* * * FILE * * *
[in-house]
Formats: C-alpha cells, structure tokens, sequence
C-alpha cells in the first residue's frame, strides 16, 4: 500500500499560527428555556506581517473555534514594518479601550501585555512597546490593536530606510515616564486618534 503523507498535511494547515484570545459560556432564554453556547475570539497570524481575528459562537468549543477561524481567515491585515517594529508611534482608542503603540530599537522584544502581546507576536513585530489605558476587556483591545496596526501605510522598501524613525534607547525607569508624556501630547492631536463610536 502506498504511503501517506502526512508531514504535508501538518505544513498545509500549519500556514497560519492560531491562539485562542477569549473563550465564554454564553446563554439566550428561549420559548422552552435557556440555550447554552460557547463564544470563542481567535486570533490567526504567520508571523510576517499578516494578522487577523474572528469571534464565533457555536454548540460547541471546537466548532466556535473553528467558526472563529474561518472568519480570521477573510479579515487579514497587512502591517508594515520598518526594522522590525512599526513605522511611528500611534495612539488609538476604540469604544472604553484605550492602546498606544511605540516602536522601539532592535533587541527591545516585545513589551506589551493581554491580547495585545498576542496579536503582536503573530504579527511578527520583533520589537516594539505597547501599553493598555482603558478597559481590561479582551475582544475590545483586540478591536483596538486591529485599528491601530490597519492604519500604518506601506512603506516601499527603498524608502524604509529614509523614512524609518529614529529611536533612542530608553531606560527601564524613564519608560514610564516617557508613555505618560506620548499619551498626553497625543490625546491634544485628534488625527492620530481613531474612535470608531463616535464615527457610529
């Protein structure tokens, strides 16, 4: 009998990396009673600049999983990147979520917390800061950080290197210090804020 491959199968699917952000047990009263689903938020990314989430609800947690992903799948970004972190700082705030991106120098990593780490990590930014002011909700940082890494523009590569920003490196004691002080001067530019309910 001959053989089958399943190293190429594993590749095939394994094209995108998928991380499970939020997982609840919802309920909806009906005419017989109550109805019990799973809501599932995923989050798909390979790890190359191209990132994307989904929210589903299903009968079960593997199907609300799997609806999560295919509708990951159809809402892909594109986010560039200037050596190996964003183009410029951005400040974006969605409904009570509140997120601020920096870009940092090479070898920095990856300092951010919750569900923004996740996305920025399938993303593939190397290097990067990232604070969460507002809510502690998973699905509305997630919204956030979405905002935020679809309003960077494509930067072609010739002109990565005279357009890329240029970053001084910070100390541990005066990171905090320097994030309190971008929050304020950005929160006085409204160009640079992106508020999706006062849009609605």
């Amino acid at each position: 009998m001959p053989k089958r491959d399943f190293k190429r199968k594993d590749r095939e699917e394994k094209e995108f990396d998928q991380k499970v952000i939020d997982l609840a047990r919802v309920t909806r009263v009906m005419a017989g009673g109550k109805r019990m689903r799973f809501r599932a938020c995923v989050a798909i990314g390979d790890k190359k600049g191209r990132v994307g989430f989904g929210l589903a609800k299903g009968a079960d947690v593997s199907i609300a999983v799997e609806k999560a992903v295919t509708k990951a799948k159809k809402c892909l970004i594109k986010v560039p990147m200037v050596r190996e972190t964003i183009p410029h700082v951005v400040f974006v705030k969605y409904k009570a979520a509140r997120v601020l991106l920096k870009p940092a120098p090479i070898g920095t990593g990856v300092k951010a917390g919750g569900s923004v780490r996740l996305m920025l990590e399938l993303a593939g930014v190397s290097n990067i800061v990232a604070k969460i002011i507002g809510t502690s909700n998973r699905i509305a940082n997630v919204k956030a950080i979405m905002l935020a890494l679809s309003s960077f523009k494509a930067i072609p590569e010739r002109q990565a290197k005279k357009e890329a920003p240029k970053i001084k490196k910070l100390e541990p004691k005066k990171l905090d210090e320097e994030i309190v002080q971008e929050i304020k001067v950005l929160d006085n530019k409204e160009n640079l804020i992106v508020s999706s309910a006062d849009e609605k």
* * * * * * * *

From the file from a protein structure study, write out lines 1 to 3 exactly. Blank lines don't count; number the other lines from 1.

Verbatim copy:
[in-house]
Formats: C-alpha cells, structure tokens, sequence
C-alpha cells in the first residue's frame, strides 16, 4: 500500500499560527428555556506581517473555534514594518479601550501585555512597546490593536530606510515616564486618534 503523507498535511494547515484570545459560556432564554453556547475570539497570524481575528459562537468549543477561524481567515491585515517594529508611534482608542503603540530599537522584544502581546507576536513585530489605558476587556483591545496596526501605510522598501524613525534607547525607569508624556501630547492631536463610536 502506498504511503501517506502526512508531514504535508501538518505544513498545509500549519500556514497560519492560531491562539485562542477569549473563550465564554454564553446563554439566550428561549420559548422552552435557556440555550447554552460557547463564544470563542481567535486570533490567526504567520508571523510576517499578516494578522487577523474572528469571534464565533457555536454548540460547541471546537466548532466556535473553528467558526472563529474561518472568519480570521477573510479579515487579514497587512502591517508594515520598518526594522522590525512599526513605522511611528500611534495612539488609538476604540469604544472604553484605550492602546498606544511605540516602536522601539532592535533587541527591545516585545513589551506589551493581554491580547495585545498576542496579536503582536503573530504579527511578527520583533520589537516594539505597547501599553493598555482603558478597559481590561479582551475582544475590545483586540478591536483596538486591529485599528491601530490597519492604519500604518506601506512603506516601499527603498524608502524604509529614509523614512524609518529614529529611536533612542530608553531606560527601564524613564519608560514610564516617557508613555505618560506620548499619551498626553497625543490625546491634544485628534488625527492620530481613531474612535470608531463616535464615527457610529